Oct 20

Theatre Calgary’s The Crucible delivers poignant message in thoughtful production

by Jenna Shummoogum · 0 comments

TheCrucible-JENNA1 The cast of The Crucible, photo by Trudie Lee.


Playwright Arthur Miller wrote The Crucible in 1953. This was a time when rising fear during the Cold War allowed politicians to go on a crusade of inquisitions to find influential Americans with suspected ties to communism. Miller himself was a person of interest in the investigations conducted by the House Un-American Activities Committee (HUAC) and was required to attend a hearing when denied his American passport. In disclosing his political activities, Miller refused to name anyone else  and was found guilty of contempt of Congress. This play is based on the Salem witch trials that took place in the Province of Massachusetts Bay in 1962. The situation that Miller was experiencing and the witch hunt in Salem are eerily similar.

Theatre Calgary’s The Crucible tells the story of John Proctor (Karl Sine) whose wife Elizabeth Proctor (Vanessa Sabourin) has been accused of witchcraft. Elizabeth however, is not the only one. Rebecca Nurse (Valerie Planche) has also been accused of dealing with the Devil by Ann Putnam (Karen Johnson-Diamond) and Thomas Putnam (Graham Percy), as they had seven still borns delivered by Rebecca. The girls of the village, led by Abigail Williams (Claire Armstrong), claim they have seen these women trafficking with spirits. Abigail wants to take Elizabeth’s place as John’s wife. Reverend John Hale (Graham Mothersill), a witch expert from another town, has come to help with the witch trials. These trials are led by Deputy-Governor Danforth (Stephen Hair) with assistance from Judge Hathorne (Brian Jensen). The play deals in justice, fear and power. It shows the terrible road we can go down when anyone can accuse another of witchcraft with faulty ‘evidence’ that can bring about their death. It tells the story of a church with power wanting to control people with fear.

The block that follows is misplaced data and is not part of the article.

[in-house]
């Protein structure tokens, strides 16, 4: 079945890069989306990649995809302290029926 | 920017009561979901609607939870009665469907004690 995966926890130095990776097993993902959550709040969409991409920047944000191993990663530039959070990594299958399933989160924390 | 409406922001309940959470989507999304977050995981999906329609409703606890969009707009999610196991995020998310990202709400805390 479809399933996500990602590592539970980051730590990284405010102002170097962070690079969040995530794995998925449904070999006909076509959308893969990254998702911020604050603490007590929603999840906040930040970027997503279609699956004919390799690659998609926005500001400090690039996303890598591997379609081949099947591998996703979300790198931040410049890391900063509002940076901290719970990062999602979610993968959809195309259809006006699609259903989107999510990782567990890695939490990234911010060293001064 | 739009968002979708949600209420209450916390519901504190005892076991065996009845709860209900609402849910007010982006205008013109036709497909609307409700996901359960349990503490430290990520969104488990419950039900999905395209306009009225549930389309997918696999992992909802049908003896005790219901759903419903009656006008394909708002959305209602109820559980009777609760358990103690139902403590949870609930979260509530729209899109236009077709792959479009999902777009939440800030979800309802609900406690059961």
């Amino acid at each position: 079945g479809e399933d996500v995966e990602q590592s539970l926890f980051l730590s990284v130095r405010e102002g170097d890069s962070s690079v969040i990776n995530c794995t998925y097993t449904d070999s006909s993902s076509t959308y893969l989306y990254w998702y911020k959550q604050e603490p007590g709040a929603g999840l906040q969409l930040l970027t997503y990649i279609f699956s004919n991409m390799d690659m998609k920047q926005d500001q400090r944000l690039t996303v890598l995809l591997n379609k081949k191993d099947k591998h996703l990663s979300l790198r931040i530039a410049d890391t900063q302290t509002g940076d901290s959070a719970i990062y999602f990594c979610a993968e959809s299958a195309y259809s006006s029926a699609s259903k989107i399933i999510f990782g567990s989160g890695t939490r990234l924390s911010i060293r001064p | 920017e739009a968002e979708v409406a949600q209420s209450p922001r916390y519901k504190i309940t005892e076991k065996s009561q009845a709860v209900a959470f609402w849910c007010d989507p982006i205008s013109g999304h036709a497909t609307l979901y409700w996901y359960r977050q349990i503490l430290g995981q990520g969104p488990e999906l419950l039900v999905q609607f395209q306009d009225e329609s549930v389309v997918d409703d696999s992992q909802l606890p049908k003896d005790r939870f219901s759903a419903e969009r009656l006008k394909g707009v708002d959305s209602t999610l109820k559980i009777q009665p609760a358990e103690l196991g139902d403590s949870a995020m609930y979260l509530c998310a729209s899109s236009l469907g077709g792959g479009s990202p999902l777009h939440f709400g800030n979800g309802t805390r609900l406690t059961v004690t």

Theatre Calgary’s production of The Crucible, directed by R.H Thomson is a slow burn of tension. The play is very well written and Miller’s words do not seem foreign for any of the cast. Sine’s performance as John Proctor is outstanding. His experience with Shakespearean language has him performing the denser speeches with ease. He was emotive and steady. Sabourin pairs well with Sine to show Elizabeth’s reserved nature and her ‘coldness.’ No one on stage builds as much hate within the audience as Claire Armstrong’s Abigail. Armstong manages to wield the character without going over the top. Also of note is Graham Mothersill’s Reverend John Hale. With the most character growth to go through, Mothersill is strong within his character arch and shows his ability to realistically portray Hale’s change of heart.

There is much risk of going over the top and Theatre Calgary’s production manages to keep from crossing the line. When Abigail is pretending to see Mary Warren’s spirit, the play threatens to go into hysteria and lose its audience. Instead, Thomson ensures that the narrative is steady throughout.

The only aspect that is slightly disappointing about this production is Cameron Porteous’ set design. A simple backdrop of trees is the set throughout the play and a wooden structure is built on stage (you can hear the cast building it during intermission), to backdrop the court scenes.  It is simple, and fits within the constraints of the play, but there could have been more to it.

Miller’s message is clear and resonates in Thomson’s hands. We cannot be driven by fear, as it leads to hysteria, resulting in every human being turning on their neighbours. It’s a message that resonates today within our own politics, in our own country. We are always pushed to fear the ‘other’ in our society. We need to just look at the past to see what we need to do in the present. Miller experienced it in his time, and the question is, what will you do when the hysteria of fear comes for you?

Theatre Calgary’s The Crucible runs until November 8th. More information is available online.

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